The World Bank’s plan to bail out Mugabe’s government

The World Bank’s plan to bail out Mugabe’s government

With the economy in freefall, and state coffers nearly depleted, Robert Mugabe’s government desperately needs a lifeline. They could be getting one – from the World Bank, which has somehow concluded that “popular” Mugabe’s economic reforms are working, and that ongoing human rights violations can be tolerated. By SIMON ALLISON.

The World Bank is working on an extensive bailout package for Zimbabwe, which could see the state receive a cash injection of up to $400-million beginning in 2017, according to leaked documents. The documents have been reported in Zimbabwean media, and were received independently by the Daily Maverick.

This news could provide some respite for Mugabe’s under-fire government, which is facing an unprecedented level of popular protest. This unrest has been exacerbated by the country’s perilous economic situation, which has all but emptied government coffers. Civil servants, police and military have all been paid late, while the government has imposed new restrictions on foreign exchange and imports in a bid to keep cash in the economy.

The internal documents – a draft turnaround eligibility note, and a draft country engagement note – praise Zimbabwe’s economic reforms, and appear to dismiss concerns about the level of human rights violations occurring in the country. They are dated 27 July 2016 and 28 July 2016 respectively, and were prepared by the departments responsible for handling Zimbabwe.

The [Government of Zimbabwe] has gradually implemented reforms to recapture parts of the state dominated by deep vested interests and more effectively broaden the benefits of recovery and growth,” said the country engagement note, which outlines the bank’s proposed engagement with Zimbabwe in the 2017 and 2018 financial years. It notes improved policy in the areas of mining, banking, investment climate, state-owned enterprises, land reform, and public procurement.

It does not, however, acknowledge the government’s disastrous and universally criticised announcement in May that it would introduce “bond notes” in lieu of US dollars for exports; the imposition in June of an import ban on 42 products, which sparked huge protests at the Beit Bridge border post; or the increasing delays in processing international money transfers.

Nor do the documents make much reference to human rights. Notably, in the turnaround eligibility note, a reduction in human rights violations is not a necessary condition for financial support. In a list of desired indicators, the note requires only that the “number of alleged human rights violations level off or decline from 2014 average and/or no unwarranted arrests of key opposition leaders”. No mention was made of the arrest in early June of Pastor Evan Mawarire, leader of the #ThisFlag movement, or several of his supporters; or the police brutality with which #ThisFlag marches have been met.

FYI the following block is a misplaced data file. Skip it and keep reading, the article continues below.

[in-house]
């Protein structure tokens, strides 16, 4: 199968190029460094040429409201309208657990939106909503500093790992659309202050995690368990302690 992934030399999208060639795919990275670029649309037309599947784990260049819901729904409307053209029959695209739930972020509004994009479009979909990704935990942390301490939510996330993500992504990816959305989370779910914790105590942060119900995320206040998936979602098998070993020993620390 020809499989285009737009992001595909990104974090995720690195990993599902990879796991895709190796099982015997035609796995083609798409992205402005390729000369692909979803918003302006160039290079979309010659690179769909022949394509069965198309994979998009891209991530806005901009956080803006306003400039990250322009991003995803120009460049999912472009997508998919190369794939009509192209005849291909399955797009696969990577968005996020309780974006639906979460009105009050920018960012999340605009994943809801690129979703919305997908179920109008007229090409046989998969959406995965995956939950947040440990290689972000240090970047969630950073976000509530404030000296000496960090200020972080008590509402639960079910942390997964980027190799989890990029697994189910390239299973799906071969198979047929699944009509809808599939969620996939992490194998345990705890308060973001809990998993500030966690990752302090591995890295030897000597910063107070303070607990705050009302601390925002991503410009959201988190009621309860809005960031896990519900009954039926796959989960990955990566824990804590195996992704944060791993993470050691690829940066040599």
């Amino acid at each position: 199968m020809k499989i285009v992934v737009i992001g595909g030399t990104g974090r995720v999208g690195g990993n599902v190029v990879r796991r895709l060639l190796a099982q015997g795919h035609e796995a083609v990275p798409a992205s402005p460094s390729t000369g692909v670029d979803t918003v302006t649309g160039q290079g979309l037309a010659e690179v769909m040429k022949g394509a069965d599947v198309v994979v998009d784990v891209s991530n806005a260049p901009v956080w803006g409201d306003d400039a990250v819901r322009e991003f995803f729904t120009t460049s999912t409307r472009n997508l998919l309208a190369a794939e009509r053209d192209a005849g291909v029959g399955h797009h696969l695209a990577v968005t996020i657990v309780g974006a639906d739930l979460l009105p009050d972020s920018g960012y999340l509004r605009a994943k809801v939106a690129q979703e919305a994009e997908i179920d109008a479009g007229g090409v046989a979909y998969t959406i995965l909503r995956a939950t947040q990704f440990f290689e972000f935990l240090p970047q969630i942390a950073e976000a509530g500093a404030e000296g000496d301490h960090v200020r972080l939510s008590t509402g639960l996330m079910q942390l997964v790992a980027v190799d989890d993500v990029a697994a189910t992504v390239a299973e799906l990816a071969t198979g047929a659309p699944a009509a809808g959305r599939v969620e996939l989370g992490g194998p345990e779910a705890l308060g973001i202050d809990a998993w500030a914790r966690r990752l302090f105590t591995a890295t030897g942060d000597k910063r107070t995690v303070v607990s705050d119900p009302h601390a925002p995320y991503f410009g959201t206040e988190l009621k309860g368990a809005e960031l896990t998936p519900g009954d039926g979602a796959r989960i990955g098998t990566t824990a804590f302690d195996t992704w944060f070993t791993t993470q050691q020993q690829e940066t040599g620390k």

The same note also appeared to praise Mugabe’s governance skills.

Finally, Mugabe’s factional balancing skills have also been a source of stability by keeping the ruling party and the security forces together. The president’s factional balancing skills have helped to unify the fractious Zanu-PF at critical moments in the party’s history and are likely to have prevented all-out conflict on several occasions. Unlike his party, Zanu-PF, he remains popular in Zimbabwe,” it concluded.

Zimbabwe is already in arrears with international institutions, including the World Bank itself, the International Monetary Fund, and the African Development Bank (AfDB), to the tune of $1.8-billion. The World Bank’s proposed assistance package is conditional on Zimbabwe clearing those arrears. The government is in advanced negotiations with the African Development Bank to do just that, which would pave the way for the government to access foreign currency – a potential lifeline for the regime.

When contacted for comment, the World Bank said: “The World Bank cannot resume direct lending to Zimbabwe, under standard World Bank rules and procedures, unless the issue of arrears is resolved. Once the arrears are cleared, Zimbabwe would be eligible as a borrowing member of the Bank to a broad range of financing instruments.”

The World Bank’s position is problematic on several levels.

First, as outlined above, its analysis ignores recent events in the country, including controversial new economic policies that have seriously undermined reform.

Second, the document appears to take Zimbabwean officials at their word when it comes to further reforms. This does not take into account the unpredictable nature of the current faction-fighting within the ruling party, nor the government’s history of failing to deliver on promises.

The notion that the Mugabe regime will reform itself is absurd. The record is long and clear. For the World Bank to give the regime funding based on more false promises would be reckless and irresponsible,” said Todd Moss, senior fellow at the Center for Global Development.

Third, the provision of further funding is likely to have a significant political impact in the country. With popular support for the regime drying up, it is increasingly reliant on patronage for support. The government’s cash crunch has made it harder for it to buy loyalty, a major factor in the scale of the popular protests. A promised cash injection will inevitably tip the balance of power back in favour of the regime.

After 36 years in charge of Zimbabwe, Robert Mugabe has made plenty of enemies. These leaked documents suggest, however, that the World Bank is not among them. DM

Photo: Zimbabwe’s President Robert Mugabe addresses a media conference at State house in Harare, on the eve of the country’s general elections, July 30, 2013. REUTERS/Philimon Bulawayo


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